Friday, February 11, 2011

Don’t make digital last

Oh, no! Digital last again!
We live in a digital age, but many us don’t think digitally. That’s a problem for non-profit marketing.

I don’t have to tell you what you can already see all around you. Your reading this on a blog, either on your computer or your smartphone. Your non-profit likely has a website. You might have Facebook, Twitter and YouTube. We’re all connected and all online. We’re living a digital life and working in a digital world. And all our stakeholders, funders, donors and volunteers live there, too.

But there’s a problem. We don’t all think digitally. Research has shown that digital channels are still an afterthought in too many marketing efforts. The reason, I suspect, is that most marketers think along traditional lines. They dream about a campaign, an ad or a communications plan in terms of the print newsletter, or the TV spot or the direct mail campaign. They bring in the digital stuff after the fact, and that’s why many digital offerings under-perform. They are “add-ons”.

Old timers like me can shoulder some of the blame. I enjoy telling my kids that when I was growing up there were no iPhones, no video games and my TV was black and white (this puts me in the same category as the dinosaurs). We were brought up to think in certain ways, and today’s digital world requires a different way of thinking. Not all of us have made the leap. But before you dump all over my generation, you should also likely consider another obvious reason – this stuff is complicated. Most non-profit marketers wear many hats. They don’t have time to figure out the latest app or compare Facebook metrics. Digital, to them, is not the lowest hanging fruit.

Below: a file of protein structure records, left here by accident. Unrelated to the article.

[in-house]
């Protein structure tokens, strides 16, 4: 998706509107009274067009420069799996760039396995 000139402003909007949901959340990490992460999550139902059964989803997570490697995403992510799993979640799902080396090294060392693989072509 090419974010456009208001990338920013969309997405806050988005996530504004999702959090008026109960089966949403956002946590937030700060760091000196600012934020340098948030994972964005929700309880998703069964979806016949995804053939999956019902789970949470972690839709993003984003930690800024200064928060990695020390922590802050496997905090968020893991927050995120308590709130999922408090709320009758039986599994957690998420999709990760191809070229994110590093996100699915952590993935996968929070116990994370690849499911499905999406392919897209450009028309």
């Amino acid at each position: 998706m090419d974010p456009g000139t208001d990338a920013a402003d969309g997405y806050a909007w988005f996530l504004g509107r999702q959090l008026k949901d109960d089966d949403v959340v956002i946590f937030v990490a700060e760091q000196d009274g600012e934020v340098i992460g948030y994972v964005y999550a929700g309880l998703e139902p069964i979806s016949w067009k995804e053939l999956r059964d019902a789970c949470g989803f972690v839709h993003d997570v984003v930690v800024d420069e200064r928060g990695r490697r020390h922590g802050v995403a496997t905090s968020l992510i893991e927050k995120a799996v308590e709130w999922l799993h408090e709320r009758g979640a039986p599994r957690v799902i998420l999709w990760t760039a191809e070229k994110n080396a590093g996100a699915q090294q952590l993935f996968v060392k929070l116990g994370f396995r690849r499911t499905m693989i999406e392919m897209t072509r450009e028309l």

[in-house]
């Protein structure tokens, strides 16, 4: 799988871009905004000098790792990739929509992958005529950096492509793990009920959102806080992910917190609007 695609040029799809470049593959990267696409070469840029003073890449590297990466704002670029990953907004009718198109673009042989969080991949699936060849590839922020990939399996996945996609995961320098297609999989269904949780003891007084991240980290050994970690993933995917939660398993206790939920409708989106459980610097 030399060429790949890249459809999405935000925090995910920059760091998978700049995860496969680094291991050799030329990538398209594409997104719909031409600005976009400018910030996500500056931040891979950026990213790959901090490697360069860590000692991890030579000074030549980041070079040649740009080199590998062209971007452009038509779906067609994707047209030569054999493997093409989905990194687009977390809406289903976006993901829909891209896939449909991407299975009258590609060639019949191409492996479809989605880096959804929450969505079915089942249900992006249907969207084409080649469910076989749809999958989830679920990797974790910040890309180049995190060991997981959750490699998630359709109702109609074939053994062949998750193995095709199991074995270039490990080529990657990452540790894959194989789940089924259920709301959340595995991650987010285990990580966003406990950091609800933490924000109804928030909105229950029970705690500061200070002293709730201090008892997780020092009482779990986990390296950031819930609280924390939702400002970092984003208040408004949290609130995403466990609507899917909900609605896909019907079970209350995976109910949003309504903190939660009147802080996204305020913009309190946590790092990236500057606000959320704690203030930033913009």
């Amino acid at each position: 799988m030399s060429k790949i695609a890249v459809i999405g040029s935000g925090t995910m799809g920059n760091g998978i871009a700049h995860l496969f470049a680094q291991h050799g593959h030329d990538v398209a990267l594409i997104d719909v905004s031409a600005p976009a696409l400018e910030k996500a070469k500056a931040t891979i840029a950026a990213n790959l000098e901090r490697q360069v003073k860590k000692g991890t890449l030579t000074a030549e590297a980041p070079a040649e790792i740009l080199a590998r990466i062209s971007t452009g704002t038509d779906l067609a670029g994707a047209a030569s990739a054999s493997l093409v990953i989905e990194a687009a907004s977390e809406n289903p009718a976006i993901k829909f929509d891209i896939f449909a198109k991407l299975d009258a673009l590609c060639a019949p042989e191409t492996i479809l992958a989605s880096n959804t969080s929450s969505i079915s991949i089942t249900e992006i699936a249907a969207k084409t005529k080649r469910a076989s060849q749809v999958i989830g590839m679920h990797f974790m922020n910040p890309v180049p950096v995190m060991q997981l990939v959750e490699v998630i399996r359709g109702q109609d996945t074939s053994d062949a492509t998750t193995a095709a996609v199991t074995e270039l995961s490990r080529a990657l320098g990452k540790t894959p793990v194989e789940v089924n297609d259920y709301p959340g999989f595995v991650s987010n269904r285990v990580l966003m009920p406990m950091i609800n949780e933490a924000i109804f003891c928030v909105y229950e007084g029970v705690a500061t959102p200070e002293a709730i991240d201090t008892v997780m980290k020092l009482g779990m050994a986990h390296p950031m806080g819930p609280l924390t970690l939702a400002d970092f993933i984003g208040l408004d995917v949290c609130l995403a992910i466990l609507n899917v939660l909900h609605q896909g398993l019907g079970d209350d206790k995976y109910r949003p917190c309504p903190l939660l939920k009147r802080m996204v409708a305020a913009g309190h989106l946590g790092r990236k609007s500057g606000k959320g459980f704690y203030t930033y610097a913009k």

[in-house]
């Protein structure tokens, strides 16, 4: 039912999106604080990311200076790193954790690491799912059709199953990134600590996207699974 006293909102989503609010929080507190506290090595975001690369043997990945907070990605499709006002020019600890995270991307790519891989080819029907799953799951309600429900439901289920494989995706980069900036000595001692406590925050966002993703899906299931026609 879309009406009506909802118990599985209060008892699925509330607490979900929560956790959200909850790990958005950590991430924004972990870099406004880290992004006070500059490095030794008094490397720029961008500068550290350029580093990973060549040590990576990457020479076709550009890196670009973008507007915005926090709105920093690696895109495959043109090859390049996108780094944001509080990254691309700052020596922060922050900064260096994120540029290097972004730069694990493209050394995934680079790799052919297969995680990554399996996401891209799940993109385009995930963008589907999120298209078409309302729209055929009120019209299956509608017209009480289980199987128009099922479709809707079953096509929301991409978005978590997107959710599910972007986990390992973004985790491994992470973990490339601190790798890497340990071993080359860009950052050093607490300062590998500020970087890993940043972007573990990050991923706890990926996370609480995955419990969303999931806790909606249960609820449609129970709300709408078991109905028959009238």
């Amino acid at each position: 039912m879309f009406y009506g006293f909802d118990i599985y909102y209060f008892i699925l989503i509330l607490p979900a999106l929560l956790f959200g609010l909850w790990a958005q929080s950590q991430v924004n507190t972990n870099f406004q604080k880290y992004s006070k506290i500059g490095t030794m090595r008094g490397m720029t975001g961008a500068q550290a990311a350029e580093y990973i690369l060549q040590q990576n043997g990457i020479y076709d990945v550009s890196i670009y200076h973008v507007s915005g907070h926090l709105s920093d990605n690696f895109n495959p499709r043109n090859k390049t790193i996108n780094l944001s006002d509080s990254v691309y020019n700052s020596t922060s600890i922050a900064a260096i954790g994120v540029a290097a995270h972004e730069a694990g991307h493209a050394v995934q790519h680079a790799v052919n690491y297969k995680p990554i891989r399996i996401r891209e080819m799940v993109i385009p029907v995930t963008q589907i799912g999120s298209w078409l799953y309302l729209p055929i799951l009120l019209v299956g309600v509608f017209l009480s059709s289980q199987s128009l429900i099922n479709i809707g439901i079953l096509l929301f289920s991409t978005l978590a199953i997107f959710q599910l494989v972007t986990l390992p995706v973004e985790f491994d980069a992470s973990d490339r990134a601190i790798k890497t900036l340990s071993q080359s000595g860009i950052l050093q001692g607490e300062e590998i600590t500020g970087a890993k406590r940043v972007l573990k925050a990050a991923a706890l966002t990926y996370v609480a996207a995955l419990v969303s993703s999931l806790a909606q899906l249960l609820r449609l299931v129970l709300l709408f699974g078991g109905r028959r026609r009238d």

The place to start is on tying all the pieces together. Integration is the most powerful weapon you have. Don’t think about your challenges in terms of the different output platforms. Instead, think about the idea that will drive them all of them to the same end point. Perhaps it’s a single message, or a brand or maybe a shining goal. Find it and then think how it will flow throughout all your marketing channels, not just the easiest one or the obvious one. Instead of managing one channel or another, plan out how each channel can operate at maximum capacity.

Thinking differently works. And when you think digitally, you’ll have better, more effective non-profit marketing.

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